October 1, 2014
At the Ombudsman’s recent conference two points were made that seem to contradict things I’ve said here. It is nice to have a blog to answer back.
I said that the Commission had the final say on EMA’s transparency policy (Article 80 of Regulation (EC) No 726/2004 ). I was immediately contradicted by a member of the EMA, who said that the EMA Board took the final decision “with the agreement of the Commission”. Two members of DG Sanco (at least for the present) made the same point in conversation later. Here is my answer, which is based on the correspondence between EMA and Commission, as released by the Ombudsman. In each case I give the relevant page number in the (171 page) pdf document that you can download from here:
Seven weeks after the end of the public consultation on transparency last year, the EMA presented to the Commission a detailed report of the 27 main industry objections to the proposed transparency policy – under the headings of Patient Confidentiality (6 objections), Clinical Trials Format (3), Rules of Engagement (7), Analysis of Results (4), and Legal Aspects (7) – pages 15-29. This seems to have been before the same material was sent to the EMA Board.
At the EMA Board meeting in December, the representative of DG Sanco said that other commission DGs would be affected by the proposal and should be consulted – page 36
At the Board meeting in March 2014, the Commission said that some other parameters should be evaluated “such as interaction with the TRIPS Agreement and the European patent system” – page 93.
On 20-23rd May the draft policy was discussed in detail with DG Sanco – page 127.
On 28th May Dr Rasi wrote to Director General of DG Sanco requesting the Commission’s agreement to the draft new transparency policy that was to be submitted to the EMA Board – page 146.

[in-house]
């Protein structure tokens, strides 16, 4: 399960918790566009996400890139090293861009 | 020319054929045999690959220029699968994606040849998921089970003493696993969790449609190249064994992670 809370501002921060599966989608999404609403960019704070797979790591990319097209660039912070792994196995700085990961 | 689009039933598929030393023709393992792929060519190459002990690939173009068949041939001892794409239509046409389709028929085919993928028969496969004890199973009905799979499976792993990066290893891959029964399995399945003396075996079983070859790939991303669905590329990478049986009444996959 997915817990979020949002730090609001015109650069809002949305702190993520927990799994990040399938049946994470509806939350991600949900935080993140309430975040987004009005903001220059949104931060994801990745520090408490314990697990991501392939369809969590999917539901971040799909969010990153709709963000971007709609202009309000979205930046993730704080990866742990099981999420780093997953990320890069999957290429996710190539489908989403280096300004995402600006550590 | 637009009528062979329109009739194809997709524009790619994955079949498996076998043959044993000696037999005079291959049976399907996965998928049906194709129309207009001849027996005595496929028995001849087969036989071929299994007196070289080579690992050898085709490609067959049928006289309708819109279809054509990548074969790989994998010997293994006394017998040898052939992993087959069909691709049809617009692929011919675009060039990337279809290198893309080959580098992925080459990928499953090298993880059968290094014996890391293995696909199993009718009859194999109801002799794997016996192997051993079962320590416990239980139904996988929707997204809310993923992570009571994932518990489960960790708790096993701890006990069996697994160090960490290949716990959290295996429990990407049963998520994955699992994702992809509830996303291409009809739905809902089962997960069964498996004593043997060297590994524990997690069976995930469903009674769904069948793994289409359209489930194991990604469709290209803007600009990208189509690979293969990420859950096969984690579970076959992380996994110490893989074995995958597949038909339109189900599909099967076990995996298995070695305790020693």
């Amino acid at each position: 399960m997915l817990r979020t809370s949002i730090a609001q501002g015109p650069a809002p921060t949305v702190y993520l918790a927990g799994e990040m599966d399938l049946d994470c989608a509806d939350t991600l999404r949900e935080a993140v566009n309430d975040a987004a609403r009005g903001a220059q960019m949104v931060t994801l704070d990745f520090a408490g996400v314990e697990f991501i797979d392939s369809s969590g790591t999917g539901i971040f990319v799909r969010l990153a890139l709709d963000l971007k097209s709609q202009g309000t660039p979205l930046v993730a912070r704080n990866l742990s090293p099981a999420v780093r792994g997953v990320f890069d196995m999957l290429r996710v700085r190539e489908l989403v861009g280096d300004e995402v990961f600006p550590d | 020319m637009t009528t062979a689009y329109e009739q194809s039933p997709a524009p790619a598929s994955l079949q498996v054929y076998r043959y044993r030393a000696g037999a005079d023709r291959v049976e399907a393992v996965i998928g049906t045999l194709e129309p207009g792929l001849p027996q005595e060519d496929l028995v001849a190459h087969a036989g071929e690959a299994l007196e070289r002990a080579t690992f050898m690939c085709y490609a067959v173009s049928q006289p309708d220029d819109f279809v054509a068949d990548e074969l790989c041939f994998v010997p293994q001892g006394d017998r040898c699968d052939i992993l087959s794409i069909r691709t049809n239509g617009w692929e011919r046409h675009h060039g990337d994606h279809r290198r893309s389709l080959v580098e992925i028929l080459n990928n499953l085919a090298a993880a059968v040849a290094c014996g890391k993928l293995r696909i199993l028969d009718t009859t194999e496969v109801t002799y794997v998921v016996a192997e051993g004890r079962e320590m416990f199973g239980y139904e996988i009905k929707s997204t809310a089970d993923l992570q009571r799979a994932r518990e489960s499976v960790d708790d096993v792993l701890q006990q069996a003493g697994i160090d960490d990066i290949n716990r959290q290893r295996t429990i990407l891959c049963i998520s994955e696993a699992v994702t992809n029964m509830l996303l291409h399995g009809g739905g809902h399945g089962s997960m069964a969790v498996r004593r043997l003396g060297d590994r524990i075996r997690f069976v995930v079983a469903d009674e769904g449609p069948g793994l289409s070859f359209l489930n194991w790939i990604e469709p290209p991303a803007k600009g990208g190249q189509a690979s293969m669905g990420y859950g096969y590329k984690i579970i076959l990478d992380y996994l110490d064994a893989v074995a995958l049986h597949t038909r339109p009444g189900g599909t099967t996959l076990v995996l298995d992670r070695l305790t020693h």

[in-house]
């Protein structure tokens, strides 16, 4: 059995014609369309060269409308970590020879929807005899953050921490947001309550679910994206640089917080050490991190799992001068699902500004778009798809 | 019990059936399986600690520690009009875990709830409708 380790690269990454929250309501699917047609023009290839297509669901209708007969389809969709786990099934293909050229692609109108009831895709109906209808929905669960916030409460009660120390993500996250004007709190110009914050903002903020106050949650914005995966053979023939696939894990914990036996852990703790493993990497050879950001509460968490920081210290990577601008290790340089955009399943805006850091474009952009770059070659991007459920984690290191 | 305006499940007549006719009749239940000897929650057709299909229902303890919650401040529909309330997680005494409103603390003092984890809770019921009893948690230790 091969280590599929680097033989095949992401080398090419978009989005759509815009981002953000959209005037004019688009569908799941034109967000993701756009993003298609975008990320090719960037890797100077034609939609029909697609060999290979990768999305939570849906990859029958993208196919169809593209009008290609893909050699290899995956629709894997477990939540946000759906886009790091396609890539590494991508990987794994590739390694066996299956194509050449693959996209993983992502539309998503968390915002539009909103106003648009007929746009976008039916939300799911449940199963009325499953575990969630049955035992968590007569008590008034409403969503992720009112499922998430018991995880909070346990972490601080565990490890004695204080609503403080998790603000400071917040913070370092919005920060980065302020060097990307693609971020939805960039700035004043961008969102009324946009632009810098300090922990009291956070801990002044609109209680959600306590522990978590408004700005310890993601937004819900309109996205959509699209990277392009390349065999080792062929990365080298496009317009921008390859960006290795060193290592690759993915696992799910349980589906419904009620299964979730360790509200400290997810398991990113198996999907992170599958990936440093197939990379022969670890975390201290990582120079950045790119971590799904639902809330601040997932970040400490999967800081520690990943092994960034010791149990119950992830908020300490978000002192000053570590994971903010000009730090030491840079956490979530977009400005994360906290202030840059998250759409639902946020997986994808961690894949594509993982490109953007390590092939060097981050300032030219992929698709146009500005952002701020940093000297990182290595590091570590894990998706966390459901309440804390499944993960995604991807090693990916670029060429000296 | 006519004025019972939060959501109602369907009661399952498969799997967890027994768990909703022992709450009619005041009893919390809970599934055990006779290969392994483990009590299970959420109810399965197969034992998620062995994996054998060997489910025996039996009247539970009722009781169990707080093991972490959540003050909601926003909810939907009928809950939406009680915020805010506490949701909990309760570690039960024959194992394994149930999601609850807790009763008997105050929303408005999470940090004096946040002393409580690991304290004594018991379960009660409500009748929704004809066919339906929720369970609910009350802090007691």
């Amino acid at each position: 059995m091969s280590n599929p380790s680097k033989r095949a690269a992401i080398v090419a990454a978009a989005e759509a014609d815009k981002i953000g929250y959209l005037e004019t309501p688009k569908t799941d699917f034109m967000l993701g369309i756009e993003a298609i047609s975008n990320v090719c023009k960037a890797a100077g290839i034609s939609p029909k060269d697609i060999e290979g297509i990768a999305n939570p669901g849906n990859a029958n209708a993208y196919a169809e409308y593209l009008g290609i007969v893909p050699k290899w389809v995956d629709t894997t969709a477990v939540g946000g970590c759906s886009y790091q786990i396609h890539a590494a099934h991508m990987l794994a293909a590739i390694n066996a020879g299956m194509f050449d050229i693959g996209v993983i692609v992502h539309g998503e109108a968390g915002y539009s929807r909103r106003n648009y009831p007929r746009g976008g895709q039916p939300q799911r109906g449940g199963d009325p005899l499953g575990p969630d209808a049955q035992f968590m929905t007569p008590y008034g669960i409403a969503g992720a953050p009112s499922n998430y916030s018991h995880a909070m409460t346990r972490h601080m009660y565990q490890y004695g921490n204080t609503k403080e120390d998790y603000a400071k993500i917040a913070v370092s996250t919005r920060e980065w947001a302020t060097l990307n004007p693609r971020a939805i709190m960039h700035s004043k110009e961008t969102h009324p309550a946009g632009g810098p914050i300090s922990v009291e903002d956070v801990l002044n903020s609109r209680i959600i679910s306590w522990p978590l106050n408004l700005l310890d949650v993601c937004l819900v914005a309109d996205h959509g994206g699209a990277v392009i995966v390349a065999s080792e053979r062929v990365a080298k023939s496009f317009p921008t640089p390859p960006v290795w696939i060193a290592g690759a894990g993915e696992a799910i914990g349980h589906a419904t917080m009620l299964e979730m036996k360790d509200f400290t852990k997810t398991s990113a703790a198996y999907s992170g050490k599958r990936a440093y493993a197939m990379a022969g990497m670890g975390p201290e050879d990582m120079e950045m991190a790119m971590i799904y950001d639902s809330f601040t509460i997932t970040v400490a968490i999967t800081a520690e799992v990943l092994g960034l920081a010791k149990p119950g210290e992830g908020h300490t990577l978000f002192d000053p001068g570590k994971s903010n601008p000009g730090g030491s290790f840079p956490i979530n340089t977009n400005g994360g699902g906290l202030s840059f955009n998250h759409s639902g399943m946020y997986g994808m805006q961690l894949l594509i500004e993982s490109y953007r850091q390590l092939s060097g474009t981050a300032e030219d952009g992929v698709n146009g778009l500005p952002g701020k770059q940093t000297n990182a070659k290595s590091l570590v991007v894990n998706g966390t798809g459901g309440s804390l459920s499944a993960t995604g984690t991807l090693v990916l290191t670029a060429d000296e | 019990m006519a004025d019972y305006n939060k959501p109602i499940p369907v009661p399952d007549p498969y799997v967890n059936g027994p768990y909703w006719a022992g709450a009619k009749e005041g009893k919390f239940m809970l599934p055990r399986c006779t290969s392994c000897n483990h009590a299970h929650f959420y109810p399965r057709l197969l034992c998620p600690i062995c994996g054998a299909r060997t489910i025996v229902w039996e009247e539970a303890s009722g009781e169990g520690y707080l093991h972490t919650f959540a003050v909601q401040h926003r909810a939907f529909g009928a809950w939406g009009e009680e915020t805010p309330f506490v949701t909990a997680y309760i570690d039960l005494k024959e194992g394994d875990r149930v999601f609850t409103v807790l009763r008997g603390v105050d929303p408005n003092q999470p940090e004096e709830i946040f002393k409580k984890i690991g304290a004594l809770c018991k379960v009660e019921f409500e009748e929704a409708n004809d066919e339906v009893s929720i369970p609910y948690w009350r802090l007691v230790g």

The draft transparency policy was discussed again in a meeting in June 2014 between the EMA and DGs Sanco, Enterprise (three representatives), Trade, Research and the Legal Service – page 165.
DG Sanco wrote back on 11th June giving their agreement, subject to certain amendments and conditions – page 169.
To claim that the Board takes the final decision is formally, bureaucratically, pedantically correct but, in the real world, wrong.
Also at the Ombudsman’s conference, the Director General of EFPIA said that the industry association had not requested the transfer of responsibilities for medicines to DG Enterprise or any specific DG. Talking to me later, he said that they had asked that the three Commission units dealing with medicines should be brought together into one, but had never specified into which DG they should be put.
So, where did the industry expect the new medicines unit to end up – in DG Fish? In fact they clearly did not have to specify which DG they had in mind.
The industry clearly asked the new Commission to put together the unit dealing with medicines and medicines safety and the unit charged with promoting the pharmaceutical industry. This is exactly what the entire health sector opposes. No one unit or DG should have responsibility for medicines safety/transparency AND responsibility for strengthening the European pharmaceutical industry. Member states do not normally assign responsibility for medicines to the industry ministry and this should not be done at EU level either. ENDAuthor : Jim Murray
BioTech, Consumers, English, Ethics in Business, EU Institutions, EU Priorities, Health, Health & Lifestyle, Innovation and Growth, Medicines, Pharmaceuticals, Public Affairs, Science & Research, Uncategorized